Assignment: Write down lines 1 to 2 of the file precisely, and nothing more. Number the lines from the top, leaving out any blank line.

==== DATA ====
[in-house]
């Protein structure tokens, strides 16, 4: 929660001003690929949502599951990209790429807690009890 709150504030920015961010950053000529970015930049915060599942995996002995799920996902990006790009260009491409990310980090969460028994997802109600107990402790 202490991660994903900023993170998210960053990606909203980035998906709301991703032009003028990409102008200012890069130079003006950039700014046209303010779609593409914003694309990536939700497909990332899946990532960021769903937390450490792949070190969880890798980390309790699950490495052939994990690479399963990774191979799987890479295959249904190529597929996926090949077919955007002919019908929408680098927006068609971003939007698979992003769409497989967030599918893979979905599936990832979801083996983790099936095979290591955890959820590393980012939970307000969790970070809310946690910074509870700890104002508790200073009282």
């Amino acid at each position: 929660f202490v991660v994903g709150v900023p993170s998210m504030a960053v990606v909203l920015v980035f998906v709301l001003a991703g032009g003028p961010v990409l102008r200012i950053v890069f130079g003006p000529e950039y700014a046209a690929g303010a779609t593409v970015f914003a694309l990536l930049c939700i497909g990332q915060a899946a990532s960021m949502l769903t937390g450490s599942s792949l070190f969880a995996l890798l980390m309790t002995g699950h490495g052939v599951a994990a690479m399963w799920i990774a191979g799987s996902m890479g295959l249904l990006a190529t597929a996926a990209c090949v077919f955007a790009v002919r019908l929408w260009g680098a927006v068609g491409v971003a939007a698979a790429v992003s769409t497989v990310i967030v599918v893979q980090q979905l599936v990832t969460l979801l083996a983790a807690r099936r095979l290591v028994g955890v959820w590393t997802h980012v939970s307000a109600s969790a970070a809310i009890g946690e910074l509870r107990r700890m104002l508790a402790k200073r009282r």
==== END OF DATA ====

[in-house]
């Protein structure tokens, strides 16, 4: 929660001003690929949502599951990209790429807690009890 709150504030920015961010950053000529970015930049915060599942995996002995799920996902990006790009260009491409990310980090969460028994997802109600107990402790 202490991660994903900023993170998210960053990606909203980035998906709301991703032009003028990409102008200012890069130079003006950039700014046209303010779609593409914003694309990536939700497909990332899946990532960021769903937390450490792949070190969880890798980390309790699950490495052939994990690479399963990774191979799987890479295959249904190529597929996926090949077919955007002919019908929408680098927006068609971003939007698979992003769409497989967030599918893979979905599936990832979801083996983790099936095979290591955890959820590393980012939970307000969790970070809310946690910074509870700890104002508790200073009282």